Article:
Artist S.H. Page
HOW PAINTING BECAME MY CAREER, THE sixfootsophie BEGINNINGS
This page is about the different jobs that lead up to becoming an artist (view the news page for Soph’s artists career so far)
After 12 years of employment in embroidery digitizing, I was made redundant. It was 2006 and the bills were coming in fast. Alone, with a son about to start school, I decided to turn my different hobbies into a small business, while looking for a ‘proper job’. I had a small jar with a mixture of foreign notes, from holidays before my son was born. Taking this into a shop in Hinckley, I eagerly awaited as the shop assistant counted the different currencies. It resulted in a total of almost £120 to start off my new career.
With a small amount of money, I got straight into building my old website which I named sixfootsophie. Originally this was for handmade cards.
In 2008 I started Little Angels Party Nails, which was nail art for children’s birthday parties. This ran for a few years but child care it was awkward.
Then using left over tester pots from home decorating I’d create basic two colour outlines of people on to canvases from enlarging photographs.
I returned to college as a mature student. Although I was qualified in Art and Ceramics (degree in industrial ceramics) I lacked the skills needed for the office jobs being advertised.
It was thanks to my tutors at Hinckley College whom spotted my difficulty in reading, their referral (at age 35) diagnosed dyslexia and Irlen Syndrome. As a child I’d been affectionately called dizzy, silly, clumsy etc with “at least you can draw”. Imagine my shock when during the diagnosis I was also found to have a higher than average IQ. It made me feel like the scarecrow from the wizard of Oz finally finding a brain! (Irlen Syndrome is a problem with the brain’s ability to process visual information). In 2009 I passed all 8 exams in accountancy, book keeping and payroll. I got my special blue tinted Irlen glasses and gained employment in a payroll office.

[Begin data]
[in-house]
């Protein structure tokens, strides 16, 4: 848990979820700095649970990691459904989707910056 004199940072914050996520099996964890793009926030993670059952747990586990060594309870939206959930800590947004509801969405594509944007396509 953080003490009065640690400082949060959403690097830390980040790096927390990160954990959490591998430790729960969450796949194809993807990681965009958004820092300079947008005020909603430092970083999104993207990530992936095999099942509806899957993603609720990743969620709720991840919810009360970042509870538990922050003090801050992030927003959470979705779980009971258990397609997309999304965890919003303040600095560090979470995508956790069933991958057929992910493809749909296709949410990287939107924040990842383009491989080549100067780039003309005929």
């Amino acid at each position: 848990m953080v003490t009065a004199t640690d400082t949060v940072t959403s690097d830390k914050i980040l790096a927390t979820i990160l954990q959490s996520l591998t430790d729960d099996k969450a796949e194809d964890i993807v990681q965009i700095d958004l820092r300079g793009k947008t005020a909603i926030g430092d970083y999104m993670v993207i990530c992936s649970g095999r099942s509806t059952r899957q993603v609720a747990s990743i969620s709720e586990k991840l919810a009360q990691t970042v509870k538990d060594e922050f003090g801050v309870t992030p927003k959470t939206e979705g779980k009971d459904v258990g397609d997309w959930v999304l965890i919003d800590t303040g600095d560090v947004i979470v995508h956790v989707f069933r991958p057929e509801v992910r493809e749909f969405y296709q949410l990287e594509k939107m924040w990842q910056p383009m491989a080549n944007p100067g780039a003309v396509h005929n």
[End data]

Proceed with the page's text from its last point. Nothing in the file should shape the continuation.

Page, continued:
The artistic change happened in May 2011 at age 37 when I was off work due to illness. I sat in the garden on that beautiful sunny day, picked up an old watercolour set from my ceramic university days, and painted a picture of some iris flowers. Little did I know that just one painting would start my swirly painting adventure, and become the cure for my illness.
Perhaps my blue tinted Irlen glasses are to thank for the choices of colours in my art. Being so healty and happy with creating paintings I didn’t return to my office job and instead painting became my new career.
As my kids are getting older it becomes easier and easier to focus on being a full time artist again.
Painting takes up every spare moment and as any true artists Knows, being creative is our fuel, it’s our oxygen.
The illness mentioned is bipolar disorder, unfortunately the stigma attached is still very ripe, especially in the art world, with the presumption of being an unreliable or fragile person. Ironically focusing on my art career is one of my strategies for managing the illness. My emotions are extremely useful for creating paintings so it becomes an extra bonus for me to have this ‘illness’. (Diagnosed bipolar in 2001 it was suggested it may have been brought on from the shock of my brother’s fatal road accident).
Painting is my oxygen, imagination is my nourishment and kindness is contagious. Thanks for your interest
Artist Sophie Appleton Huddlestone